You have the veterinary degree. Now you need the equipment so your business can break into a gallop. Heres some guidance on what you should buy now and what can wait until later.
(callipso88 - stock.adobe.com)Four years of undergrad school: check.
Four years of veterinary school: check.
One year (in some states) of internship under supervision: check.
For equine practitioners beginning a solo career or starting their own business as part of a group, an important question must be tackled next: What equipment do I need right now, and what can I put off buying until later? The short answer is, it depends. If you want the long answer, keep reading.
Unless you're planning to operate a 100 percent haul-in practice, you'll need to put some thought into your ride. Having a vehicle with four-wheel drive seems important in almost any geographical area, but those who expect to traverse significant distances in the course of practice should also consider fuel efficiency. Overlooking the cost of gasoline as part of your operating budget can be an expensive mistake.
While some practitioners would argue that the type of vehicle plays a crucial role in the client's perception of value and the veterinarian's qualifications, having a vehicle that meets your needs and contributes to organizational efficiency should be the focus. In other words, it may not be as important to roll up in a fancy pickup when a well-stocked minivan could make your life easier on a daily basis. A strong argument in favor of a pickup truck and prefabricated “vet box” is the ability to have your own water available. However, there are other ways to get access to water, and I know practitioners who've simply used their clients' water their entire careers.
The verdict: Immediate need. But don't saddle yourself with unmanageable debt or ongoing gas and maintenance issues that will drain your resources for many years to come.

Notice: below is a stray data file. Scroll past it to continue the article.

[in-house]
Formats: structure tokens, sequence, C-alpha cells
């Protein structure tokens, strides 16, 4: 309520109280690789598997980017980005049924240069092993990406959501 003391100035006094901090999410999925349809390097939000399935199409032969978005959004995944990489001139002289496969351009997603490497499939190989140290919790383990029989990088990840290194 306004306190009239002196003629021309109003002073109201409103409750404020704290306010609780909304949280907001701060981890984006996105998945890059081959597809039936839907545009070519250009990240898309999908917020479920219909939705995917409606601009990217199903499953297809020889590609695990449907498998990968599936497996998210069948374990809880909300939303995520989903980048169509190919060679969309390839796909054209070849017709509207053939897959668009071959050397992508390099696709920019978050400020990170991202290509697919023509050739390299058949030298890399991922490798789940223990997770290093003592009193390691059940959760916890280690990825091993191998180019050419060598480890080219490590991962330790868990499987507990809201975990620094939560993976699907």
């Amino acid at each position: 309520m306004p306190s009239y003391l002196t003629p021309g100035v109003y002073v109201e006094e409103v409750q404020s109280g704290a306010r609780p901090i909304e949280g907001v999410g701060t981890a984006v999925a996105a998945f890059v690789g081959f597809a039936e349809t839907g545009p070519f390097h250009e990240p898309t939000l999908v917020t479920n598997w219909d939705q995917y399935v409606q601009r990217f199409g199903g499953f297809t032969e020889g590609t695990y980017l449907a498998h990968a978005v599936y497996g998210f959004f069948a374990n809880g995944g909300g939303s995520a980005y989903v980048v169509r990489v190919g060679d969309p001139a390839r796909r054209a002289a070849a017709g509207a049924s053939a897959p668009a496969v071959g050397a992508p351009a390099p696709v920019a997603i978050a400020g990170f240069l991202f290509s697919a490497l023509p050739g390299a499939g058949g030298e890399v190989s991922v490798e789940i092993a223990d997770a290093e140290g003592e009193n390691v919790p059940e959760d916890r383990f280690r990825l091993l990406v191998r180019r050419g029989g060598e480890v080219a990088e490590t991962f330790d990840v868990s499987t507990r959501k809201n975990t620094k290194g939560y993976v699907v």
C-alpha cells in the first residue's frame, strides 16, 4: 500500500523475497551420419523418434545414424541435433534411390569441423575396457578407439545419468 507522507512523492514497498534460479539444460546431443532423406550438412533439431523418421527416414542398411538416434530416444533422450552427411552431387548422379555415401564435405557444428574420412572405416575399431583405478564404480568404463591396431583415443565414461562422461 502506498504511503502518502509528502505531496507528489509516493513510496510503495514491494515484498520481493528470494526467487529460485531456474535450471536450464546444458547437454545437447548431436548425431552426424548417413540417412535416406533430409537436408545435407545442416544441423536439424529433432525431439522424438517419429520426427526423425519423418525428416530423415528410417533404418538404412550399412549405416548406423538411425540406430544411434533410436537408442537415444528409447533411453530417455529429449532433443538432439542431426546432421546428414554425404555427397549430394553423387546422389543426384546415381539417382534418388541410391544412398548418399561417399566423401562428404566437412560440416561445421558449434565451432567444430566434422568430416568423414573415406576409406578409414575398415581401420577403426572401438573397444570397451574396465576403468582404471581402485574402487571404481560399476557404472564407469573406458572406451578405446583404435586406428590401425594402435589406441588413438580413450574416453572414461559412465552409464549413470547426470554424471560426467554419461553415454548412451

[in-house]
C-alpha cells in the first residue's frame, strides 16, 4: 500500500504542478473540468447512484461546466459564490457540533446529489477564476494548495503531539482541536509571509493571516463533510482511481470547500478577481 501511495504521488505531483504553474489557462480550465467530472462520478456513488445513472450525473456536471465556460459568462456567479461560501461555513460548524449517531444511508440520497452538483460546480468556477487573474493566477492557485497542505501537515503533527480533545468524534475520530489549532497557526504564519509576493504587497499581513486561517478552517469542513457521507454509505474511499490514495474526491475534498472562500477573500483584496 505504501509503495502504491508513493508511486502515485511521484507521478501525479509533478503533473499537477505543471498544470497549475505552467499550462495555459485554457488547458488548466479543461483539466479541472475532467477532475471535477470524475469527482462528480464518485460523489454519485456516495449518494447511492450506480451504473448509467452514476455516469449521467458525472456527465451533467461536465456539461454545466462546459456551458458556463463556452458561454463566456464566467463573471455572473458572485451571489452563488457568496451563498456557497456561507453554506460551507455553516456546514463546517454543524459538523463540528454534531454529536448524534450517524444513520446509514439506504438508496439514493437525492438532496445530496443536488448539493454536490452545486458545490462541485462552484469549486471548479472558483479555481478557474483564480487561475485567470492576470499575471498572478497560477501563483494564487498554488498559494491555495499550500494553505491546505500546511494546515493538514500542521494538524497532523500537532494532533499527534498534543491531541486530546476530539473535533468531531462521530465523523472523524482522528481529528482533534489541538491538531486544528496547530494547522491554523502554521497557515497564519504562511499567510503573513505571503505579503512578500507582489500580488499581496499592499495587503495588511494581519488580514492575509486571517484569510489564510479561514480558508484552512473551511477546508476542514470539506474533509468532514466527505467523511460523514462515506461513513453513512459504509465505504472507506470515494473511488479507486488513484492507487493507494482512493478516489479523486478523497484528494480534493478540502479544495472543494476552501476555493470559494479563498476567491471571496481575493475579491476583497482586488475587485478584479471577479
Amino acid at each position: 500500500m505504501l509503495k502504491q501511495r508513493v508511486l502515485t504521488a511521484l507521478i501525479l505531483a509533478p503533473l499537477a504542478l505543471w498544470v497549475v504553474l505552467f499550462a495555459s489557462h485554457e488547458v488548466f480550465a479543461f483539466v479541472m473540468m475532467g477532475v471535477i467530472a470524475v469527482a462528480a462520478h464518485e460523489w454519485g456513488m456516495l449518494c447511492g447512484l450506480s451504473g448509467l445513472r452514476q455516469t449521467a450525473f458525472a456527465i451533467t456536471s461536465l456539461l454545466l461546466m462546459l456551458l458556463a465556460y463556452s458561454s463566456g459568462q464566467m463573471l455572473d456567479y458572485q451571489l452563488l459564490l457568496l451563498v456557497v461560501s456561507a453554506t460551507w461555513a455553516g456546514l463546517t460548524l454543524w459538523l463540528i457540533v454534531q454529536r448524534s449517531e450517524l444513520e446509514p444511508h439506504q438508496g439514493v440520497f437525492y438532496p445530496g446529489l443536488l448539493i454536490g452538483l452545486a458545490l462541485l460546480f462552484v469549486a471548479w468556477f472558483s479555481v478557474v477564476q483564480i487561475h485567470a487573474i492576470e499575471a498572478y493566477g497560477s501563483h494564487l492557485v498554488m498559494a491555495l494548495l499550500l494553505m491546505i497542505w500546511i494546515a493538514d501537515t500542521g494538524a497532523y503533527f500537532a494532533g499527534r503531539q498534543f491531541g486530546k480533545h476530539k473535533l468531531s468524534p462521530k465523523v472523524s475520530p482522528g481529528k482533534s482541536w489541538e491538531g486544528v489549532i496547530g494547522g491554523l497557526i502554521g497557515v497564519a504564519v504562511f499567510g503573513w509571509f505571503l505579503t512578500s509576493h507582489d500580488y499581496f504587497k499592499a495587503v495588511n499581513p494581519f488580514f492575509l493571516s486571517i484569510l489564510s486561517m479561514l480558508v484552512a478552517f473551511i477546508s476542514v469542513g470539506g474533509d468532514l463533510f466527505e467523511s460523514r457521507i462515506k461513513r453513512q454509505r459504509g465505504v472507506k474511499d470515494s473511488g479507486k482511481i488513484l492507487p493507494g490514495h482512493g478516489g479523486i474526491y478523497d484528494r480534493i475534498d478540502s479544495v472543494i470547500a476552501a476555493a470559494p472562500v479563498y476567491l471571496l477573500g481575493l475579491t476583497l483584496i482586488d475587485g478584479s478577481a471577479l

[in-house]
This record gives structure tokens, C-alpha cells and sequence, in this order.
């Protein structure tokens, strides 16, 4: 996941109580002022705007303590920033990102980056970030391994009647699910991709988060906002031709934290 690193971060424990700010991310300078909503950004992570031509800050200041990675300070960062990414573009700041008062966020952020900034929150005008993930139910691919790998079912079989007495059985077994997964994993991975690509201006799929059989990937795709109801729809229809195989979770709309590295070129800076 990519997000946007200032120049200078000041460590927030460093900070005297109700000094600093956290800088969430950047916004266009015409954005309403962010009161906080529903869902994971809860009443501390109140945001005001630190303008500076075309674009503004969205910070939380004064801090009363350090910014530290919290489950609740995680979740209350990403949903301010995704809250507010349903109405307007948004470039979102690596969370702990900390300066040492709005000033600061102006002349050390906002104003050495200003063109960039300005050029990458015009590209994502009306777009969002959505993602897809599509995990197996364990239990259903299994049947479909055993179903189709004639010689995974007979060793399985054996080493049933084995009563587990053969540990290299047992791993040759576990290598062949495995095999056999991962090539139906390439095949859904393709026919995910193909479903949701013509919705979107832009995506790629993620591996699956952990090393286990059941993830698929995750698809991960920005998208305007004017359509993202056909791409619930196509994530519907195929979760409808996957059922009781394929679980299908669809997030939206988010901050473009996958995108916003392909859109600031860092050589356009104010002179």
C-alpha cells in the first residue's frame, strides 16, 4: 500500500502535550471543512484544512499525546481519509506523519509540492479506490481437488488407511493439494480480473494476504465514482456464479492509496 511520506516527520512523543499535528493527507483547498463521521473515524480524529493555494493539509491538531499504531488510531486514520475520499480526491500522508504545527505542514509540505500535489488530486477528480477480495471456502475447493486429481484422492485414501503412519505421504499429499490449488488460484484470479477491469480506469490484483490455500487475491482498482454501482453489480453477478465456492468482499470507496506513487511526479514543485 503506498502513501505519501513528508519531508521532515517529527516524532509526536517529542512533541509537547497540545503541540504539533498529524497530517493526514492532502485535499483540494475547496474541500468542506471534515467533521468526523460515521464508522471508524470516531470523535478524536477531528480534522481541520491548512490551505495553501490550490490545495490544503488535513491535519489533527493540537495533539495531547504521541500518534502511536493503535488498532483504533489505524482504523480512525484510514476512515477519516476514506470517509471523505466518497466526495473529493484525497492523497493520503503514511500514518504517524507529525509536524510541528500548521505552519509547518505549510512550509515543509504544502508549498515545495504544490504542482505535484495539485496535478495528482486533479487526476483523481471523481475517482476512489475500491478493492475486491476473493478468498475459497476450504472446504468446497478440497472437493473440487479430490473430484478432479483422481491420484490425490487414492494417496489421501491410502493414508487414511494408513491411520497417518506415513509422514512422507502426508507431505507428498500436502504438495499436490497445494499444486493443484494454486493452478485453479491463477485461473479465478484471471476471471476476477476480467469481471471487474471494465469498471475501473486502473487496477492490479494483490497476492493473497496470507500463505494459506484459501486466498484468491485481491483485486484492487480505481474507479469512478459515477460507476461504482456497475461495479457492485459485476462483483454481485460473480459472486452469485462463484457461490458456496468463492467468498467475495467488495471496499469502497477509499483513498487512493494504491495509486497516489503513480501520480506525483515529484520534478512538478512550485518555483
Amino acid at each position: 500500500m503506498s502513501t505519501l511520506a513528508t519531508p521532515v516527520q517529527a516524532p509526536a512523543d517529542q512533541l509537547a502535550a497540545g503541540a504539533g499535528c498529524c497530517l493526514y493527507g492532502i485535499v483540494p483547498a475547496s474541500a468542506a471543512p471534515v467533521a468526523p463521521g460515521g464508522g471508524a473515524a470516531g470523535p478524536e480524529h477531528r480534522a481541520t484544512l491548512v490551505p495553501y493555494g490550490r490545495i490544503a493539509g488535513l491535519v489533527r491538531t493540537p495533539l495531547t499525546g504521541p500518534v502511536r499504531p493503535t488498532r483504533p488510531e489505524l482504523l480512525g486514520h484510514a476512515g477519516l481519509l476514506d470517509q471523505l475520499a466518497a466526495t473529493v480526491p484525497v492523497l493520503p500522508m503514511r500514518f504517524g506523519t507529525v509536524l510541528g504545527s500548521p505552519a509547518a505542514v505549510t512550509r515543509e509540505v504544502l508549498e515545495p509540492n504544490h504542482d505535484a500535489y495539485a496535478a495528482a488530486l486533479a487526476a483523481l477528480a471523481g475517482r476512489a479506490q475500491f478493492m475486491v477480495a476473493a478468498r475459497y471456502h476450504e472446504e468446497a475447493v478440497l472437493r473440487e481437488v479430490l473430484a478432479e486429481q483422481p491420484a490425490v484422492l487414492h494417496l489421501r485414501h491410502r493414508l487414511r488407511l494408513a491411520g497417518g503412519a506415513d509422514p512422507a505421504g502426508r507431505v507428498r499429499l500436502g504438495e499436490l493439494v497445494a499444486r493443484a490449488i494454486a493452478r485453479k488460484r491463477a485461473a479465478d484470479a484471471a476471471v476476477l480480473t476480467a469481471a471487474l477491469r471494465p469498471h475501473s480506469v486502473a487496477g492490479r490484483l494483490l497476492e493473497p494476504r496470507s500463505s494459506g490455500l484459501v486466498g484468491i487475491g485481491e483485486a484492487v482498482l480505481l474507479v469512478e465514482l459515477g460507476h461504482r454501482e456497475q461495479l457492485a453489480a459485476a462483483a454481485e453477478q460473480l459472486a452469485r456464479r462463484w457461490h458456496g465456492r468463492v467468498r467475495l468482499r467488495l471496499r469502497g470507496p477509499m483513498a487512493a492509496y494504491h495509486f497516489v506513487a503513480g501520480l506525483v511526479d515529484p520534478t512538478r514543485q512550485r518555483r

Despite incredible advancement in technologies over the past 10 years, the most important component of any veterinary appointment remains the comprehensive physical exam and history. For equine work, the statistical frequency of lameness points to having a top-notch set of hoof tools at the ready when you drive out for your first day. Hoof testers, a good hoof knife, a hoof searcher and a hoof groover will ensure that the abscess is easily diagnosed, located and drained. And while you may not be a farrier, having some basic farrier tools will also come in handy, because your diagnosis may depend on removing a shoe or trimming a section of split or broken hoof.
It's hard to imagine any recent veterinary school graduate not having one already, but a high-quality stethoscope is essential. Given the nature of equine work, it's not a bad idea to buy two. Nothing makes a new practitioner look inept faster than not having one on hand. Even experienced veterinarians will admit they've left theirs behind on a call more than once, not noticing the absence until the next stop.
Small instruments such as a needle driver, thumb forceps, hemostat, surgical scissors and scalpel are vital components of minor field surgery and should be with you at all times. And because general practice seems to include the opportunity to castrate horses on at least a periodic basis, you can stock your vehicle with a dependable emasculator without breaking the bank.
Restraint is a touchy subject based on your philosophy, but carrying a couple of twitches (see previous comments about leaving something on a call) and stud chains can make your life easier on occasion. Assuming that the client has these things and knows when and how they should be used can edge you closer to danger in certain situations.
Since performing an eye or ear exam without an ophthalmoscope or otoscope is nearly impossible, invest in one of each (or a dual-use product). While some may tell you that you'd know in advance if such equipment was needed, I don't recommend relying on your clients' understanding of all of their horses' needs.